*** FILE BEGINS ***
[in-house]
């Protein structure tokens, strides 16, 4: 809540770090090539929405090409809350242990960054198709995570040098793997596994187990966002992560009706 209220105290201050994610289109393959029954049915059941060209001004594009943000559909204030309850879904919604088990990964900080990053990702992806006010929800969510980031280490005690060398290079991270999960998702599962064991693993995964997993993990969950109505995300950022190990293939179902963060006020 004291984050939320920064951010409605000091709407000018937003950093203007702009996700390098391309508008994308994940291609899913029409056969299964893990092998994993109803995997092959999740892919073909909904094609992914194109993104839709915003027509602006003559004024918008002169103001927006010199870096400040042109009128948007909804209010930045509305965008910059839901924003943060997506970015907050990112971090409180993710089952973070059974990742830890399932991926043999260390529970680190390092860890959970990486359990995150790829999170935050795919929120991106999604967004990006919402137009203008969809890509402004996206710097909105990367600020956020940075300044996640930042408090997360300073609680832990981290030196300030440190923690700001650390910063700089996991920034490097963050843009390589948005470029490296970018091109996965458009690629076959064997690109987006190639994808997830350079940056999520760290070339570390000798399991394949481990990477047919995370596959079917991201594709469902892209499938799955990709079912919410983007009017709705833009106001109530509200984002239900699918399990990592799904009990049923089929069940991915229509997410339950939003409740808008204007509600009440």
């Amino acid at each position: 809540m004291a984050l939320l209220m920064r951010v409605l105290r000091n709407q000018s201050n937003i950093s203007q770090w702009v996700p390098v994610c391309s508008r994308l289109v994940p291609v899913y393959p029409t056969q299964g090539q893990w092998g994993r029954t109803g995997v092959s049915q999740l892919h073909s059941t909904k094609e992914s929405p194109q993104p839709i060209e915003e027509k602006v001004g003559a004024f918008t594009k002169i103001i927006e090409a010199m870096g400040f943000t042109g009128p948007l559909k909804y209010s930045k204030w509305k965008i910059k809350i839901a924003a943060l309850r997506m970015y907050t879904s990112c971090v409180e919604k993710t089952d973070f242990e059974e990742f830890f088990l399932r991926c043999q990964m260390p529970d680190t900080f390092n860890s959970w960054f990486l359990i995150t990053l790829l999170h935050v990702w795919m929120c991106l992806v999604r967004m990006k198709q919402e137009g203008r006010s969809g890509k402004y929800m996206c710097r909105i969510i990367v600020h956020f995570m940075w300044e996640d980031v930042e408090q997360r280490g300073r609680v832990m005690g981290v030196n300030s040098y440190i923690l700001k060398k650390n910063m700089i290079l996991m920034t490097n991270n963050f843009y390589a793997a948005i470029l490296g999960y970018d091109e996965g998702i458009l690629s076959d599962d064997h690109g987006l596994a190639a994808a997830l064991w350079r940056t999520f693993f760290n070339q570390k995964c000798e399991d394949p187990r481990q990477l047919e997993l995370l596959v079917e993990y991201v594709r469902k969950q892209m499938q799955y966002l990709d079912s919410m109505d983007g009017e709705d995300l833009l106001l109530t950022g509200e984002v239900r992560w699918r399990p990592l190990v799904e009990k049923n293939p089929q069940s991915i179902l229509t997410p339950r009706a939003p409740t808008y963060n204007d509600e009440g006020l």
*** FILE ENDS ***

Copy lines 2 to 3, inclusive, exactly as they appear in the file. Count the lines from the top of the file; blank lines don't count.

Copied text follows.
């Protein structure tokens, strides 16, 4: 809540770090090539929405090409809350242990960054198709995570040098793997596994187990966002992560009706 209220105290201050994610289109393959029954049915059941060209001004594009943000559909204030309850879904919604088990990964900080990053990702992806006010929800969510980031280490005690060398290079991270999960998702599962064991693993995964997993993990969950109505995300950022190990293939179902963060006020 004291984050939320920064951010409605000091709407000018937003950093203007702009996700390098391309508008994308994940291609899913029409056969299964893990092998994993109803995997092959999740892919073909909904094609992914194109993104839709915003027509602006003559004024918008002169103001927006010199870096400040042109009128948007909804209010930045509305965008910059839901924003943060997506970015907050990112971090409180993710089952973070059974990742830890399932991926043999260390529970680190390092860890959970990486359990995150790829999170935050795919929120991106999604967004990006919402137009203008969809890509402004996206710097909105990367600020956020940075300044996640930042408090997360300073609680832990981290030196300030440190923690700001650390910063700089996991920034490097963050843009390589948005470029490296970018091109996965458009690629076959064997690109987006190639994808997830350079940056999520760290070339570390000798399991394949481990990477047919995370596959079917991201594709469902892209499938799955990709079912919410983007009017709705833009106001109530509200984002239900699918399990990592799904009990049923089929069940991915229509997410339950939003409740808008204007509600009440």
């Amino acid at each position: 809540m004291a984050l939320l209220m920064r951010v409605l105290r000091n709407q000018s201050n937003i950093s203007q770090w702009v996700p390098v994610c391309s508008r994308l289109v994940p291609v899913y393959p029409t056969q299964g090539q893990w092998g994993r029954t109803g995997v092959s049915q999740l892919h073909s059941t909904k094609e992914s929405p194109q993104p839709i060209e915003e027509k602006v001004g003559a004024f918008t594009k002169i103001i927006e090409a010199m870096g400040f943000t042109g009128p948007l559909k909804y209010s930045k204030w509305k965008i910059k809350i839901a924003a943060l309850r997506m970015y907050t879904s990112c971090v409180e919604k993710t089952d973070f242990e059974e990742f830890f088990l399932r991926c043999q990964m260390p529970d680190t900080f390092n860890s959970w960054f990486l359990i995150t990053l790829l999170h935050v990702w795919m929120c991106l992806v999604r967004m990006k198709q919402e137009g203008r006010s969809g890509k402004y929800m996206c710097r909105i969510i990367v600020h956020f995570m940075w300044e996640d980031v930042e408090q997360r280490g300073r609680v832990m005690g981290v030196n300030s040098y440190i923690l700001k060398k650390n910063m700089i290079l996991m920034t490097n991270n963050f843009y390589a793997a948005i470029l490296g999960y970018d091109e996965g998702i458009l690629s076959d599962d064997h690109g987006l596994a190639a994808a997830l064991w350079r940056t999520f693993f760290n070339q570390k995964c000798e399991d394949p187990r481990q990477l047919e997993l995370l596959v079917e993990y991201v594709r469902k969950q892209m499938q799955y966002l990709d079912s919410m109505d983007g009017e709705d995300l833009l106001l109530t950022g509200e984002v239900r992560w699918r399990p990592l190990v799904e009990k049923n293939p089929q069940s991915i179902l229509t997410p339950r009706a939003p409740t808008y963060n204007d509600e009440g006020l």